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Fabricating a Chicken – or Not

As part of my new lifestyle and cooking routine, I was looking for ways to save on meat since it is the most expensive item on most of our shopping lists. I like chicken and it’s relatively cheap, so I searched a bit online. I found you could save a bundle by cutting up your own whole chicken. (Don’t get queasy, I didn’t say slaughter – it’s already dead, and clean.) I’ve never done that, always believing that chicken parts were born wrapped in plastic and stryrofoam. But I bought into the idea that the sum of the parts were greater than the whole, or something like that.

My cleaver is  sharpened, let’s go..

The concept of cutting up a chicken versus paying for parts made sense.  Backed by a sharp cleaver, my laptop set up in the kitchen cued to a how-to-fabricate-a-chicken video, and a willingness to experiment with butchery, I headed to the store to get a whole chicken. (I’m not sure why they call it “fabricating” a chicken – to me fabricating always meant putting something together.)

When I got there, something struck me. There was a sale on for chicken thighs – the parts I liked the most. 99 cents per pound, when buying a big pack of 6 pounds or more. I thought it was a bargain, and hesitated for a minute. In the interest of my experiment and saving some money I checked out the cost of a whole chicken. Surprise. 99 cents per pound. Hunh? The same price, and I had to deal with the cutting?

Why would I bother playing butcher for free, and getting parts I don’t even like? Not today.I guess this savings potential is dependent on the higher cost of breast meat – which I always find a bit dry and lacking in the flavor of dark meat, but anyway…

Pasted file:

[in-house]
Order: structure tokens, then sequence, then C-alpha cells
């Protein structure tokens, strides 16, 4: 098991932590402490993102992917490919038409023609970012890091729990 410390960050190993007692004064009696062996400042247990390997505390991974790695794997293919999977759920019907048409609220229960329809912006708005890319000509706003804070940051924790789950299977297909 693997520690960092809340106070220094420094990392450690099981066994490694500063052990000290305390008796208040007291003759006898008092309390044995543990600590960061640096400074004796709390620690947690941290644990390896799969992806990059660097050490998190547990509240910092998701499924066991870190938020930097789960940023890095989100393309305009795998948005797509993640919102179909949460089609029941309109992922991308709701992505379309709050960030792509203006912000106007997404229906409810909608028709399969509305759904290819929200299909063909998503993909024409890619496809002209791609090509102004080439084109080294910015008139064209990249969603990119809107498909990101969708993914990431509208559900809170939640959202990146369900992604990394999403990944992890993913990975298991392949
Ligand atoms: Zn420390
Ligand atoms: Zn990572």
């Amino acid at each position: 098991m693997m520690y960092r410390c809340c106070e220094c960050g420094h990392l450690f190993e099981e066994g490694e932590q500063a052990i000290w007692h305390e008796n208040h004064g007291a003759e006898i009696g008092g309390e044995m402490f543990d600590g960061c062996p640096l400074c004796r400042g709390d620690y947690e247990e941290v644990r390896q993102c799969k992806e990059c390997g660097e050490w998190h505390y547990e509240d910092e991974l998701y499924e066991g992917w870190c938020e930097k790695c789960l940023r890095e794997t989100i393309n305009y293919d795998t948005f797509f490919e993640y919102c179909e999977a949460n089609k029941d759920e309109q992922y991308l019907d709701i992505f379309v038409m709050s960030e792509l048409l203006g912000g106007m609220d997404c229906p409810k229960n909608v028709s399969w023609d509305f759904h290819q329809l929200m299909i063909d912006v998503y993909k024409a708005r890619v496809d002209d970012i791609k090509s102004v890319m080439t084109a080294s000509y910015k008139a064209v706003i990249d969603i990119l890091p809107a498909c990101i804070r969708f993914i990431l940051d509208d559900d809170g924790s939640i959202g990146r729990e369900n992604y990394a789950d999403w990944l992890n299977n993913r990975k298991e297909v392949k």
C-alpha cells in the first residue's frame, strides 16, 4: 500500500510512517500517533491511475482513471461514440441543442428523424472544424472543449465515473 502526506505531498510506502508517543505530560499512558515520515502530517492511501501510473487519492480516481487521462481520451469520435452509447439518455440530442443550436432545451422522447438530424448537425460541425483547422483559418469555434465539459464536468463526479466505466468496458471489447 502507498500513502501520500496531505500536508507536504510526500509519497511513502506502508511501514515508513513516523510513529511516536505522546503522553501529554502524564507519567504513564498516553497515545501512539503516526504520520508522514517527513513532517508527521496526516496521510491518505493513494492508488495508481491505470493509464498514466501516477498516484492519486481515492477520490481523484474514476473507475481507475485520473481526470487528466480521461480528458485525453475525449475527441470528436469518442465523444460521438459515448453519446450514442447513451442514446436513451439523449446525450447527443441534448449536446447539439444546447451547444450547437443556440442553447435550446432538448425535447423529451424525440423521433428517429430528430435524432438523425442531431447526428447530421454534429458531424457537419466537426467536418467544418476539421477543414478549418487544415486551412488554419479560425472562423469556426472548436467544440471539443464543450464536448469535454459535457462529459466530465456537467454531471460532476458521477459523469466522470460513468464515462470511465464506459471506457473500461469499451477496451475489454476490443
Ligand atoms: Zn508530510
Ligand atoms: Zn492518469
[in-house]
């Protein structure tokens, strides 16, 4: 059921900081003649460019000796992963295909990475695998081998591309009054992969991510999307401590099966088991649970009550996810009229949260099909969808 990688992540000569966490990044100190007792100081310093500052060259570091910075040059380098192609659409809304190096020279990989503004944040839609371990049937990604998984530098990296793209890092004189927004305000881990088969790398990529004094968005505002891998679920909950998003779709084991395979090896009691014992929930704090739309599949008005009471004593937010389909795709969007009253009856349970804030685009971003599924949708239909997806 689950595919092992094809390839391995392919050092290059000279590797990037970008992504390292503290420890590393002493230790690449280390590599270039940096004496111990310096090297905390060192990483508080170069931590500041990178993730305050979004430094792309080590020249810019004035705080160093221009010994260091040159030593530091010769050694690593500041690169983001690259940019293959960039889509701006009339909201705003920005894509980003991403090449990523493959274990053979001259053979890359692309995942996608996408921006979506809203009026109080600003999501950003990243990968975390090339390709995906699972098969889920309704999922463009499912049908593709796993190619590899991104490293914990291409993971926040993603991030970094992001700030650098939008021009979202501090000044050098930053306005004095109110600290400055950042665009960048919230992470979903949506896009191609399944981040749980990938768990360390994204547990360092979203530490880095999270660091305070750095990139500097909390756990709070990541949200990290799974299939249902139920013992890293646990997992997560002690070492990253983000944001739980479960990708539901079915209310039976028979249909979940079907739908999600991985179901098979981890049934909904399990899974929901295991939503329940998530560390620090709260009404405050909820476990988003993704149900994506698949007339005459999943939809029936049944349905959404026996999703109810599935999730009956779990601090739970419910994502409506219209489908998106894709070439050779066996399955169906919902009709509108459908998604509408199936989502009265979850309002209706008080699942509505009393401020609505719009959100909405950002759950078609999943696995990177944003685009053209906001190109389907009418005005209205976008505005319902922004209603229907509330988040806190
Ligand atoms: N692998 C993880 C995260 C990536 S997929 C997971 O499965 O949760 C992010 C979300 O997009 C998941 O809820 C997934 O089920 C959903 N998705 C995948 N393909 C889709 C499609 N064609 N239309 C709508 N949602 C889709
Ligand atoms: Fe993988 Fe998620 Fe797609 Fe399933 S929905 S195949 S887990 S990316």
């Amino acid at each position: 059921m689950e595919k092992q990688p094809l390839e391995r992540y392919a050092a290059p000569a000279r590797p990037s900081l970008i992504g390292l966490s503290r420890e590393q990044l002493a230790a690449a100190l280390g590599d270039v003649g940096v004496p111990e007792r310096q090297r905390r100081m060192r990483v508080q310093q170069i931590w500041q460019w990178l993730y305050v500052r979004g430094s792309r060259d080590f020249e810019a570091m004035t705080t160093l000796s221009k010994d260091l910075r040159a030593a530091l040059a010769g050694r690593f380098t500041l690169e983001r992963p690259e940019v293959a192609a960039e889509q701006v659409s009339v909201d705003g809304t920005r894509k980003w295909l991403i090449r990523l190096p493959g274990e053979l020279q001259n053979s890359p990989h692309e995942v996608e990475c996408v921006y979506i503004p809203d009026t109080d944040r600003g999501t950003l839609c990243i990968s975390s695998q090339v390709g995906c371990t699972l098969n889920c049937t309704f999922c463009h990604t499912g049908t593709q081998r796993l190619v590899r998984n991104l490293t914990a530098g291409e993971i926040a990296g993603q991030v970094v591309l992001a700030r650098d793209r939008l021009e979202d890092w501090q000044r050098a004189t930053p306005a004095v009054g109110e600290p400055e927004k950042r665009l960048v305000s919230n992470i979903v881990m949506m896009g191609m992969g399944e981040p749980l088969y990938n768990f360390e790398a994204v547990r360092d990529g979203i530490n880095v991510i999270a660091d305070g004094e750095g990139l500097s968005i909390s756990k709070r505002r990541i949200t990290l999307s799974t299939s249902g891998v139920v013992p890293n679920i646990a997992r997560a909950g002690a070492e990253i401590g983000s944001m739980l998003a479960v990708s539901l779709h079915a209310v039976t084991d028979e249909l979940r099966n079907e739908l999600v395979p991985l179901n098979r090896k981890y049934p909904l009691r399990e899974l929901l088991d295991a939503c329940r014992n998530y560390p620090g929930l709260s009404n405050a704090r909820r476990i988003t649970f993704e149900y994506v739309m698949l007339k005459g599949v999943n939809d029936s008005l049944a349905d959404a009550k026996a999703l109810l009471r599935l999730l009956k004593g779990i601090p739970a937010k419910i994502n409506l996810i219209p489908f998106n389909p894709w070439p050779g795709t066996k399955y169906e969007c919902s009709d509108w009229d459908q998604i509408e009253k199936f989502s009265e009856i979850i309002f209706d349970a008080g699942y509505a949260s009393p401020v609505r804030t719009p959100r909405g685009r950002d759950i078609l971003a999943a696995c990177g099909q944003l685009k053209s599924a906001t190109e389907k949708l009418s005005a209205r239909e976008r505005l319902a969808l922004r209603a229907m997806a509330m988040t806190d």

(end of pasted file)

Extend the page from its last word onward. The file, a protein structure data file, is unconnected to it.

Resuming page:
I did a little thinking for my best course of action. Thighs were going for $1.79 a pound in the regular pack, and the bargain was only on larger packs if you had the store card, which I did. So, buying the large pack (I actually bought two, one instantly went  into the freezer.) I passed on the whole chicken – it cost more in time, and the extra value was in breast meat.

After cooking up the thighs, and packaging up several portions for later recipes  and having dinner, I got the bones together to make broth. (Yes, I really do that. I make broth.)

It’s so much better than the canned variety, and nearly free. A great addition to sautés, soups, and vegetable dishes. I’ve gone so far as to scoop the bones from Thanksgiving, or meals with family to make broth. I like it that much. If you are not making broth out of your chicken and meat bones, try it. I think you’ll like it, and it saves money while giving you extra flavor in lots of recipes.

I even get a little extra flavor into my broth by cracking the bones open with a clean set of pliers. (A dollar store bargain, they stay in the kitchen for this purpose). There is a ton of flavor and nutrients in the marrow. And you have to strain it anyway. When the broth is finished, I pour it into ice cube trays so I can use as few or as many in recipes as I need. Frozen, the broth lasts a long time.

I may try the cutting up a chicken thing later on. The price difference has to be pretty steep to warrant it. I can’t get caught in the trap of doing things because they save other people money. If it doesn’t fit my preferences and lifestyle, let someone else enjoy those savings. I’ll just wait for the bargains and stock up. I’ll save my cutting skills for fishing season.

If you want to save money in this manner, it really does help. Personally, I just don’t see the sense on saving money on chicken parts that I don’t even like – maybe if I am cooking for guests or family.

Fire up a video about cutting up a whole chicken. It’s really easy, and can save you a bunch on family meals.

My point is, the value of any savings scenario is dependent on the value it means to YOU. Not the price reduction.

ABOUT AUTHOR / Andi

Andi is a Marketing Assistant at ACCC. He is passionate about supporting financial literacy efforts and helping to educate people on the Talking Cents blog!

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